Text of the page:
dated July 21, 1950: The uncensored war

Gen. MacArthur's special communique on July 20, from Tokyo, claimed that the North Korean invading forces had missed their chance of victory. With the deployment in Korea of major elements of the Eighth Army now accomplished, the first phase of the campaign had ended, and with it the chance for victory by the North Korean forces.

``Believe it or not, they are actually complaining against the General's decision not to impose any censorship on war news even from the military and morale point of view. This strange experience, so much at variance with the usual practice in war- time reporting, appears to have momentarily made the correspondents forget their habitual grouse against the Army brass-hats preventing anything worthwhile being despatched for publication from the front. The reasons for this unprecedented state of affairs as given by both sides are interesting. Indeed Gen. MacArthur's explanation is such as to knock the bottom out of war-time censorship, the case for which has been tacitly admitted to be unassailable even by the most ardent advocates of freedom of the Press.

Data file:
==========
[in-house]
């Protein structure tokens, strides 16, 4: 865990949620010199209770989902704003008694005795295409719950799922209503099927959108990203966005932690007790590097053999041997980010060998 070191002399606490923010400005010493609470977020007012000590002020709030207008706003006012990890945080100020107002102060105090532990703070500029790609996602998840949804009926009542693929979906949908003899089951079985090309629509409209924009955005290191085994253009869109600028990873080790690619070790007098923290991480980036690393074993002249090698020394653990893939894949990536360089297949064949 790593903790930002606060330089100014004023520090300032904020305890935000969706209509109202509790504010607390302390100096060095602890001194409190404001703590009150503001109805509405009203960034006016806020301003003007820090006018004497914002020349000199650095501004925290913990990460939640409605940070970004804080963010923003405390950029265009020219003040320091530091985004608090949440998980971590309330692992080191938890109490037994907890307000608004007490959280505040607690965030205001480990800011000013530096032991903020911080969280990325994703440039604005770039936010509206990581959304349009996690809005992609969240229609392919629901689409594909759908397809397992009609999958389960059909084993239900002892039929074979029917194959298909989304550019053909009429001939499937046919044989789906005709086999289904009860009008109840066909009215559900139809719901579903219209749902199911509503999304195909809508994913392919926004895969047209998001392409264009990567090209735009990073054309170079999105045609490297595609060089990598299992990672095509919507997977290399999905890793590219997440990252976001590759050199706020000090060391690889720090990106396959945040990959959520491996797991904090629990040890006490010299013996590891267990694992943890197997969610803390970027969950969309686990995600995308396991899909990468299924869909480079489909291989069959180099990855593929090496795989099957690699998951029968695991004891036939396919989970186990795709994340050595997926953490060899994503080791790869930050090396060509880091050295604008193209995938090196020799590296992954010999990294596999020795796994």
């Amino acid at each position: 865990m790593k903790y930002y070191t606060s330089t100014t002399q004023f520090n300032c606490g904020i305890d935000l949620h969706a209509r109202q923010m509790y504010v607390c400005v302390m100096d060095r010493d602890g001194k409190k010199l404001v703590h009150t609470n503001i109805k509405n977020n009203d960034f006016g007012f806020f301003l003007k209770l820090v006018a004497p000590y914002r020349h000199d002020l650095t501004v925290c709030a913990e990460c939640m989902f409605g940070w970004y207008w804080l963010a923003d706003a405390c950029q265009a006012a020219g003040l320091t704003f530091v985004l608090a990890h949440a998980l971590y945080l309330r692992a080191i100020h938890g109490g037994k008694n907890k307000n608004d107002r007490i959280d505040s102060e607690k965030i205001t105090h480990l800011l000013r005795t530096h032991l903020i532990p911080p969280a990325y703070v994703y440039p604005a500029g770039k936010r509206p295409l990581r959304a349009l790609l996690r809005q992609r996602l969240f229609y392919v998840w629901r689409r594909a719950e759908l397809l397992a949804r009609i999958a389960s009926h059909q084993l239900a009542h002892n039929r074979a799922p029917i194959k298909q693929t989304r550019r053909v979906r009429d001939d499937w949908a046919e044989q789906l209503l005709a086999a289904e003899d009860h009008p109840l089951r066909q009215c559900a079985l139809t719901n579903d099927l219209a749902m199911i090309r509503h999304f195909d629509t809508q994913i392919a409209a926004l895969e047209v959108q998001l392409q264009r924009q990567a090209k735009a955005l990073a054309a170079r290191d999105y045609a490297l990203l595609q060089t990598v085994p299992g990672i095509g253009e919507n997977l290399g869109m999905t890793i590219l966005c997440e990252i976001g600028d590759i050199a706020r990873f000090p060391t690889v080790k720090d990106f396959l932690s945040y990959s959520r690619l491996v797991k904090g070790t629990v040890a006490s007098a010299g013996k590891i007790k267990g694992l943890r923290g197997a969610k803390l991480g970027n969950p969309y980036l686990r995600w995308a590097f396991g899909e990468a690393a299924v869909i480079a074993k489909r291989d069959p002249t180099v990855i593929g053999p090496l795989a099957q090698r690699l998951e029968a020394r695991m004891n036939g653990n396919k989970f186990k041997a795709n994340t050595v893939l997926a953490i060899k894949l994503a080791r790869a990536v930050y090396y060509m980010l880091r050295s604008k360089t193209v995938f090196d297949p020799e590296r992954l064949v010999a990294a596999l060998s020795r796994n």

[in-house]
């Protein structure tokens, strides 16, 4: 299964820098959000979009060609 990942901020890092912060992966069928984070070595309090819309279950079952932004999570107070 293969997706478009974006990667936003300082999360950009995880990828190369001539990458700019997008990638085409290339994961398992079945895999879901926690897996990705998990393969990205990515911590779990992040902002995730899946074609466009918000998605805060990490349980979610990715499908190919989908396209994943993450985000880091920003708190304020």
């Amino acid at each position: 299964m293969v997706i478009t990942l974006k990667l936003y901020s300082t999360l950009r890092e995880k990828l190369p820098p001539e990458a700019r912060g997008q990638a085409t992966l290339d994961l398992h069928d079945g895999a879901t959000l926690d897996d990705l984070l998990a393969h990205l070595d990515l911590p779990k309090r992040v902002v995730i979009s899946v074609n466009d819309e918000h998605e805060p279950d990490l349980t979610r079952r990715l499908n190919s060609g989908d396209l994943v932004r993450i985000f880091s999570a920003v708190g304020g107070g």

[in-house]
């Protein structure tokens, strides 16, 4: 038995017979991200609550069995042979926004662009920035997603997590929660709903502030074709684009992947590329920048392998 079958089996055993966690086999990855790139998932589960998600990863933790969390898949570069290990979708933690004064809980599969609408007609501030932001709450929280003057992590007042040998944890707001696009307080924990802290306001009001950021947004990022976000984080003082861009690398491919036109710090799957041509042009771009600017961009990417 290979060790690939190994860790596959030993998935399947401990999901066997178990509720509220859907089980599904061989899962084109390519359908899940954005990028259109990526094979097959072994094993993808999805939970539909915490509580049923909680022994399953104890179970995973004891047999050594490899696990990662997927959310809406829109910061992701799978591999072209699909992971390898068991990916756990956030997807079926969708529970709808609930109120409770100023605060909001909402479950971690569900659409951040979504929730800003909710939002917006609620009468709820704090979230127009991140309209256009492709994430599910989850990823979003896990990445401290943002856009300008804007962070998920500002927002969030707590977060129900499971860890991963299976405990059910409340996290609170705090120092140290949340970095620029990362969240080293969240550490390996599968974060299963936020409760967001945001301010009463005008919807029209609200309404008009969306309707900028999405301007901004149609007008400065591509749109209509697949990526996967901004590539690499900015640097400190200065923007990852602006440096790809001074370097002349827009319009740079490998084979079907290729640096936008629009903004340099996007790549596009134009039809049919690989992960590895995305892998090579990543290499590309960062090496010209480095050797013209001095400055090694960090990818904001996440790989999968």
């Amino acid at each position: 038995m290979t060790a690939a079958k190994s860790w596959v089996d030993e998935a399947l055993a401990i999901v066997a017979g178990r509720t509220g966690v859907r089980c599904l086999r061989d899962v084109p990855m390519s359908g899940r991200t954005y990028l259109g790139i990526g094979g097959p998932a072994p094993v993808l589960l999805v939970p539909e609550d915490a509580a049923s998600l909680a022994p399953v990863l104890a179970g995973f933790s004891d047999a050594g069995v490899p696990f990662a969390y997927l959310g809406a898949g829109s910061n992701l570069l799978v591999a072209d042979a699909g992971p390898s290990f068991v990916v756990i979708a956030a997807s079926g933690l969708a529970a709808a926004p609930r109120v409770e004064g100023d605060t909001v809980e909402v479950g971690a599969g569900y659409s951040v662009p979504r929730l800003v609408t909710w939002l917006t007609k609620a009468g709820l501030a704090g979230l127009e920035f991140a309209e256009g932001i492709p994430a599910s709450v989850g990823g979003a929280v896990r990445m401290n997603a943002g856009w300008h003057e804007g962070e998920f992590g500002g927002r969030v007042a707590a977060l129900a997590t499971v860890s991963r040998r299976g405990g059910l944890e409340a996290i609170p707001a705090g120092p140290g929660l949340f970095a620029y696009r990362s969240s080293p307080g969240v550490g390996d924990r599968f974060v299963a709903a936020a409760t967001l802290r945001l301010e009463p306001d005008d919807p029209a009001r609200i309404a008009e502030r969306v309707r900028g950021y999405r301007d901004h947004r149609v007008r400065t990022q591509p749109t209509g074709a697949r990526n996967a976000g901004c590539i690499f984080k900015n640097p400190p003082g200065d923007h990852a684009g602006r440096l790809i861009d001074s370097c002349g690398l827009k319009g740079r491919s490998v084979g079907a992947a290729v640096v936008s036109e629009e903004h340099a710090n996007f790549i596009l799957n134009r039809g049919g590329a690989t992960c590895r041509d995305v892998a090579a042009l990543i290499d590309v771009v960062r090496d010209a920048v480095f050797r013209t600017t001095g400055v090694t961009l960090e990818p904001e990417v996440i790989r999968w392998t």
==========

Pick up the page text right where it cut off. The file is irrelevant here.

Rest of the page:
``The contention of some,'' says the General, ``that the military must take the responsibility of laying down fixed rules governing limitation upon news and pass upon each item before it is printed, is as unrealistic as it is defective. In the Korea operations, it has been my purpose to leave this responsibility where it rightfully belongs - in the hands of the correspondents, editors and publishers concerned.''